M. Shariff (1951-1999) who joins Zaleha Hamid on Track 5, Setia Menuggu was dubbed ‘Mr Pop Yeh-Yeh’, but also sang lagu Melayu asli or original Malay songs and other Malay folk styles. Born Shariff Awang, he added the letter M in the 60s, when it was the trend to have an initial before your name. Malaysian music lost much of its local flavour during the 1970s and early 80s. Malay artists seemed to mimic their Western counterparts whose music had become widely available, as disco beats replaced joget. One artist who helped to revitalize Malaysian roots and take it in new directions during the 1980s was Zaleha Hamid.

Born in 1954, Hamid was the lead singer in a ghazal group in Johor, (her father was a leading ghazal singer) before turning her attention to singing other Malay traditional styles and dangdut, the Indian and Arabic street music that emerged in Indonesia in the late 1960s. She spent her early career in Singapore before moving back to Malaysia in 1987. Zaleha Hamid combined Malay roots music with dangdut, the styles of two of her favourite singers, Malaysian legend Saloma, and Indonesian dangdut queen, Elvy Sukaesih. Seti Menuggu has a gentle dangdut lilt compared to the harder Indonesian style of Jakarta. Malek Ridzuan (Track 7) also sang asli in the 1980s, including the hit song Adainya Kau Sudi. Two other veterans of asli and other traditional Malay styles are female singer Rosiah Chik and M. Salim (Track 12). Shortly after being rewarded with a lifetime achievement award by the Malaysian Music industry Rosiah Chik passed away in 2006. Berdendang Sayang is a well known traditional song.

Salih Yaacob (Track 11) has probably done more than any other musician to popularize and develop dangdut in Malaysia. Originally a comedian he rose to fame in 1992 with an album that mixed dangdut with elements of bhangra. He has gone on to create various new Malaysian dangdut dance styles combined with large doses of comedy. Azizah is an Indonesian style dangdut song.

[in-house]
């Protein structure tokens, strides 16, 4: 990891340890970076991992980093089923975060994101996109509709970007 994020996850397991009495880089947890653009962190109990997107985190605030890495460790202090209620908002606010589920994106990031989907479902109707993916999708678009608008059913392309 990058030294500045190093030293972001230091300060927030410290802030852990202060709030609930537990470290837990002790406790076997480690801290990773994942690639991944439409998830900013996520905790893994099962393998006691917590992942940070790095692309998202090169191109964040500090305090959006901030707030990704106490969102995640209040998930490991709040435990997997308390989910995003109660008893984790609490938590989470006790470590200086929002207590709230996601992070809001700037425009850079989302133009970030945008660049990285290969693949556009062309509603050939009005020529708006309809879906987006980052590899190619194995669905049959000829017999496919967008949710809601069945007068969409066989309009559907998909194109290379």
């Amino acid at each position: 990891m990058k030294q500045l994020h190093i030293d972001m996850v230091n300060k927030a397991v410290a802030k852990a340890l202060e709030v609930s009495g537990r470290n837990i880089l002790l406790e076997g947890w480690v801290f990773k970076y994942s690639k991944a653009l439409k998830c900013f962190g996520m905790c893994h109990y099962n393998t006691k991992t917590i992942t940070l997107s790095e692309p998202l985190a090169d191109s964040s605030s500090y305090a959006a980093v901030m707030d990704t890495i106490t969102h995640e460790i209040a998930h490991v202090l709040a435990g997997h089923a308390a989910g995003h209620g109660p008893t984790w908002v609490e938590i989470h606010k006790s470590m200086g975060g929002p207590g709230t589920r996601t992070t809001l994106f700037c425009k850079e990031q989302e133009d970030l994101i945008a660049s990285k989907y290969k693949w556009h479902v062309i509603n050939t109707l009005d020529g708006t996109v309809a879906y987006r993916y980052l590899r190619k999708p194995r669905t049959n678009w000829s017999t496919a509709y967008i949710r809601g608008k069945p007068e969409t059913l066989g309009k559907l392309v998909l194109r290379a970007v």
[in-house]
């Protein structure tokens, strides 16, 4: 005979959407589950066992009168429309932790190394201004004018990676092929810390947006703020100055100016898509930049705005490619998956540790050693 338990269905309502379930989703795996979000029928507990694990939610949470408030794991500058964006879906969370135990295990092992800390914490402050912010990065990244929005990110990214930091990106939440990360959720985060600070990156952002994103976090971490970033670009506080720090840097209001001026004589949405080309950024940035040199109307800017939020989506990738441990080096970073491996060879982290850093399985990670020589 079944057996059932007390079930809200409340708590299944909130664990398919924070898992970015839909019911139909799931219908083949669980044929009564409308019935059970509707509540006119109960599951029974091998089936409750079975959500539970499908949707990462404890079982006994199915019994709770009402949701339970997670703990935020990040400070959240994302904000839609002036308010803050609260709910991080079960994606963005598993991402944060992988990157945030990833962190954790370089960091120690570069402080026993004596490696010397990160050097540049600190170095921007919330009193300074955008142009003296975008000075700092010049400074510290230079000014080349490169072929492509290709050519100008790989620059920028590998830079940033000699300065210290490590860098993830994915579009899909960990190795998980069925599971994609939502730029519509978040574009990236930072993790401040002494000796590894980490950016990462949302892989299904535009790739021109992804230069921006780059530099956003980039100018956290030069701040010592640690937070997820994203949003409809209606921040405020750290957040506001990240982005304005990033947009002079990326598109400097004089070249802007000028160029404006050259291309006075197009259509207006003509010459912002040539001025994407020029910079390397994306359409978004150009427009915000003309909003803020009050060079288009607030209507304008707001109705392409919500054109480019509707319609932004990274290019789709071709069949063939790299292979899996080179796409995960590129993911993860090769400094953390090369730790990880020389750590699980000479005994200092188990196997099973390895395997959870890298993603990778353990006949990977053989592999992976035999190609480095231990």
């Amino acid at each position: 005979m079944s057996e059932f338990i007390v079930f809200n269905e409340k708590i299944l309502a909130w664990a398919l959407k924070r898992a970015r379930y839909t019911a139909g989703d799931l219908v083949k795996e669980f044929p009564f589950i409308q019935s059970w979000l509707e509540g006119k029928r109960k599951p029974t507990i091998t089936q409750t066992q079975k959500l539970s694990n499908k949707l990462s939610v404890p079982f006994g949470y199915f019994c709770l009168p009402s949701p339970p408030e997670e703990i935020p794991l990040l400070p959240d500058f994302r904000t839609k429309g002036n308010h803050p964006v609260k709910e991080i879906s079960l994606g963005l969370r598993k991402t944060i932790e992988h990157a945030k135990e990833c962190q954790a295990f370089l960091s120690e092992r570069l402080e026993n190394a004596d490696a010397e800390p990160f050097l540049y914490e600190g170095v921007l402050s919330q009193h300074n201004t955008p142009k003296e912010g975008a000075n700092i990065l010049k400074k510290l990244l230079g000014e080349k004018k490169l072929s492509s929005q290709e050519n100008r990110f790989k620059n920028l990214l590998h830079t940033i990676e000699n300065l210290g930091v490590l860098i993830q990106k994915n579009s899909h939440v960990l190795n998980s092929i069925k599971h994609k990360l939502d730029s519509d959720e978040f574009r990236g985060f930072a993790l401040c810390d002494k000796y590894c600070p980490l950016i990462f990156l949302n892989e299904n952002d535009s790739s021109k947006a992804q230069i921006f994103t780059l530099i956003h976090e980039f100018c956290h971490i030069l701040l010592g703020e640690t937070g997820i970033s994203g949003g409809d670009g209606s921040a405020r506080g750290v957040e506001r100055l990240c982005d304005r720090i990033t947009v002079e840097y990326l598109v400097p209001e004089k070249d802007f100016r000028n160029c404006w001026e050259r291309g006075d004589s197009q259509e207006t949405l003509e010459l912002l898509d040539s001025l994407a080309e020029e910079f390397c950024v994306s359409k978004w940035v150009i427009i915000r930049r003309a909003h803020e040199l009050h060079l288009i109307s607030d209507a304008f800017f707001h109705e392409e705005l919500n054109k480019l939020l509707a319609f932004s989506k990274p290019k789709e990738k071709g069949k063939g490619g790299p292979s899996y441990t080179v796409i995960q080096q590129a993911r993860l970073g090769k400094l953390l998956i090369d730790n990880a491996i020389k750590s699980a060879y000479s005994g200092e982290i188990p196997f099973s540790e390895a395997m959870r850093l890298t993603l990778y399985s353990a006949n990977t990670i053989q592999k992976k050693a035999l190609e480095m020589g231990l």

These musicians helped to pave the way for the Malaysian roots music explosion that took place from the mid 1990s, with the music called Irama Malaysia (Malaysia Beat) or sometimes dubbed ‘Pop Tradisional’. The music drew heavily from a mixture of traditional percussion instruments from throughout Malaysia, such as the kompang rebana, marwas, gendang and tabla to which gambus and accordion were often added and the lyrics sung in the traditional pantun form.

S.Atan, and another composer, producer and accordion player Pak Ngah (Track 4) wrote many Irama Malaysia songs and produced most of the leading singers. Born Suhaimi Mohammed Zain in Kuala Lumpur in 1958, Pak Ngah learnt his trade with the Malay orchestra, National Culture Complex. Hati Kama features his trademark sound and production, an instrumental version of a song originally on the album Seri Belas, featuring two of the greatest stars of modern Malaysian roots music, Siti Nurhaliza and Noraniza Idris. Track 2, Yo Allah Saidi by Noraniza Idris, is taken from that same album, Seri Belas. Noraniza Idris was born in 1968 and made her first record in the early 1990s. Like many Malaysian singers, she started off by singing the 1950s film songs of P.Ramlee and Saloma. Her big breakthrough came by working with S.Atan and Pak Ngah on the album Ala Dondang in 1997. They composed songs specifically for her, added their production techniques and this album sold about 100,000 copies. Noraniza Idris continues to sing Malay pop traditional songs, blending styles and rhythms from throughout Malaysia.